Thursday, September 6, 2012

Life Is Hard. Deal.

Last week was brutal. When someone pointed out that it was only Monday, I wanted to curl up in a little ball and cry. Tuesday was worse. By Wednesday afternoon, I welcomed the tickle in my throat that meant I probably wouldn't be at work the next day. It worked for the day after that, too. Ah, sickness: the gift that keeps on giving.

Possibly the worst part of the week was that the terrible, horrible, no good, very unfair things... weren't happening to me, but to people I was in charge of protecting from said bad things. Which takes empathy to an unhealthy level, compounds it with feelings of frustrating failure, and dumps the whole lot into a cesspool of can't-do-anything-to-make-it-better.

Which is when I look to those wiser than I am.

Many months ago, I followed a link on Twitter to an article that has haunted me to this day. It's an advice column titled How You Get Unstuck, written by Dear Sugar at TheRumpus.net. When my week went south, I spent quite a bit of time trying to find it again. That I was successful was practically the only thing that went right all week. I couldn't remember the site or the title, but I remembered that it had something to do with Sugar and a dead baby. (Yes, that's exactly the kind of week I was having. You can imagine my search terms.) The tweet that led me to it said something along the lines of "it's not what you think." And it isn't.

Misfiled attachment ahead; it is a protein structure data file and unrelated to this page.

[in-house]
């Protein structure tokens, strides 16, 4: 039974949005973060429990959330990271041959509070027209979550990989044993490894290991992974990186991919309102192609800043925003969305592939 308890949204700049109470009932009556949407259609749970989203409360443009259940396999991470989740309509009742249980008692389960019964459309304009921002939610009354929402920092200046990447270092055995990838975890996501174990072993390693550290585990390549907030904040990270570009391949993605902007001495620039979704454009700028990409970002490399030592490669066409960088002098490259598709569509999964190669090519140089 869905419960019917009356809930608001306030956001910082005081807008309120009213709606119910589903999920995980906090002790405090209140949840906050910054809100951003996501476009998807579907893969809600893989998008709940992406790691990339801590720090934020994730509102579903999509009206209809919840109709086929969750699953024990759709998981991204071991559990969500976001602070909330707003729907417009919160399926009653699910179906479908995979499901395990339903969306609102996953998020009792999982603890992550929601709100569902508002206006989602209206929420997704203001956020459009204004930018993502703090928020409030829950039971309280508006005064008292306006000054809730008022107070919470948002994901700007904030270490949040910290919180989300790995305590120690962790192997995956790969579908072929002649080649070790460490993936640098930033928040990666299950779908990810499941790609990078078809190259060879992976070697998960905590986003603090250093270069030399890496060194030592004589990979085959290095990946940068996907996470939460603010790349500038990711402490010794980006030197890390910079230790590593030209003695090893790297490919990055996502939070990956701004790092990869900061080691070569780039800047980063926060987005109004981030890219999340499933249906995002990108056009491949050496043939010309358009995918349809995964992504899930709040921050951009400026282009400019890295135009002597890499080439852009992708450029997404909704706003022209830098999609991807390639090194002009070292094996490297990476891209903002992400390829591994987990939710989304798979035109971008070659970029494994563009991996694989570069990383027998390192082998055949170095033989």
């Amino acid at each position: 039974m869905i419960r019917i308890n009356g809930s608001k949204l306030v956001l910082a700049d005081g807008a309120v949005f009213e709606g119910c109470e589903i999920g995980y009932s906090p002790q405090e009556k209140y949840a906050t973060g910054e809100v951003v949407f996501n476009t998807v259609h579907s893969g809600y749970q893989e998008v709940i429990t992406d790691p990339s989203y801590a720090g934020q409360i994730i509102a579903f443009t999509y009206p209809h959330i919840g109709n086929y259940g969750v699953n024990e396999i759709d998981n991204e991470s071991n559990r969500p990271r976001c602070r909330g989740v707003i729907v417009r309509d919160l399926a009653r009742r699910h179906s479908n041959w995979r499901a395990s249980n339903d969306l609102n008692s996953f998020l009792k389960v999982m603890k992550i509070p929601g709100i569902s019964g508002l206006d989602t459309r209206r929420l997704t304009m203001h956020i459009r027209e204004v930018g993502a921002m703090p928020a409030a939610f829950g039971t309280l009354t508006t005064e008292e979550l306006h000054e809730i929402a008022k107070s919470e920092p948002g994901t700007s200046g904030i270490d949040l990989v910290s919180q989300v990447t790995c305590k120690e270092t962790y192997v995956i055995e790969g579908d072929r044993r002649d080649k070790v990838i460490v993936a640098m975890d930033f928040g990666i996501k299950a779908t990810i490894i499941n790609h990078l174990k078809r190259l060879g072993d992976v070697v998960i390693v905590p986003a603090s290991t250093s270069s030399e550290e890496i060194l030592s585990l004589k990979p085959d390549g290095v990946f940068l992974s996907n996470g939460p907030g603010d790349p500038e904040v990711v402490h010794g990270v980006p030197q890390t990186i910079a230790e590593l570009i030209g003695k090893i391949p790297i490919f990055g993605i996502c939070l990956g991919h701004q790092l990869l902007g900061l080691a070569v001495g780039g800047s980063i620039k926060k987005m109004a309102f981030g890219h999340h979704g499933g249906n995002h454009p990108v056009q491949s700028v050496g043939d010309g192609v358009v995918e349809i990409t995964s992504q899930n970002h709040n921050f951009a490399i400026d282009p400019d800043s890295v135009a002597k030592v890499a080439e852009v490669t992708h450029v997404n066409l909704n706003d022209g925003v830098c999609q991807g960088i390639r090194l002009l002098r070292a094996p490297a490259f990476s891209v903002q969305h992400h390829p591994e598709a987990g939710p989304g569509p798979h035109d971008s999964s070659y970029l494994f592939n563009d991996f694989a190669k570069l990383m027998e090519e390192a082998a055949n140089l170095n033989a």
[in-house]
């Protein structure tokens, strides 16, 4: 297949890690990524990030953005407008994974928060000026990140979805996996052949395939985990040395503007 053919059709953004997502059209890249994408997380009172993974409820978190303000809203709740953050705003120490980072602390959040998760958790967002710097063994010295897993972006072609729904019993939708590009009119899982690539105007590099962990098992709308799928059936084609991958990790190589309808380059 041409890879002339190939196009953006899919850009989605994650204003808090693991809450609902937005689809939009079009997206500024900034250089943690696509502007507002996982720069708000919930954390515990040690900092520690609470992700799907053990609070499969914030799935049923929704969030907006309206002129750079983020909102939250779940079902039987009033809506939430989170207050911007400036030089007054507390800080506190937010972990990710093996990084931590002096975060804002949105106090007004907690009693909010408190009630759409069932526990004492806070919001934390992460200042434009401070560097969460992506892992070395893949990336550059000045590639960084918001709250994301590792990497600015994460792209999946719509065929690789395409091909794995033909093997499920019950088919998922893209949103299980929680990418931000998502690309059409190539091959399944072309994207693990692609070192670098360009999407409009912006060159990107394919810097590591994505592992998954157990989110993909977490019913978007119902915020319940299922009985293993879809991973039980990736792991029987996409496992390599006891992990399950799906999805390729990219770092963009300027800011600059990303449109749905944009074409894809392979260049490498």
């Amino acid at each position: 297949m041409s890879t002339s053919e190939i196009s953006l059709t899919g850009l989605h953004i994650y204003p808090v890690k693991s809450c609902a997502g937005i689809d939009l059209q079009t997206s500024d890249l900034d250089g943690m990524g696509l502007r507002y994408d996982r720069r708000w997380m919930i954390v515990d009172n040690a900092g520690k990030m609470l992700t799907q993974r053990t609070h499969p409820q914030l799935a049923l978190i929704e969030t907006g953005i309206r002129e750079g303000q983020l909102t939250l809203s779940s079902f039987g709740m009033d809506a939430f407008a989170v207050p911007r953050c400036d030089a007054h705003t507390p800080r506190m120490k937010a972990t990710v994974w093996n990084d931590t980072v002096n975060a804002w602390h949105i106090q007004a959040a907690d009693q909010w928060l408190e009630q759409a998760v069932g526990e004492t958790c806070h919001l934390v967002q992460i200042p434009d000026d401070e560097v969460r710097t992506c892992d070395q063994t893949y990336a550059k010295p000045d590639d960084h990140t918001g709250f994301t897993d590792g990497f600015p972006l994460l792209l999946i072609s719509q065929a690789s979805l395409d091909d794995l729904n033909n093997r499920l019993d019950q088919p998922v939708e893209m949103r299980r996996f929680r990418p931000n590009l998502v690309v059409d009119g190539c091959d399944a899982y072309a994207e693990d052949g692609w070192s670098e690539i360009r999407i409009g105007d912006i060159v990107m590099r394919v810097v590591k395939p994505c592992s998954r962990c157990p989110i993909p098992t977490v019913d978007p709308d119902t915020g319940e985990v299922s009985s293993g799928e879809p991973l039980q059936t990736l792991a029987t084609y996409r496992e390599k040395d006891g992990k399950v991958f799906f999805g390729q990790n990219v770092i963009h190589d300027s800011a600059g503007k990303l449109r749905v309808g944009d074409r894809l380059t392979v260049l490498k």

The column starts out with Dear Sugar's advice to a woman who'd miscarried her baby... and then it talks about a group of teenage girls that the columnist mentored for a year. These girls had lives that would win any pity party you can name. Hands down. The rest of us shouldn't bother showing up to try to match our piddly little problems with what these girls had to overcome.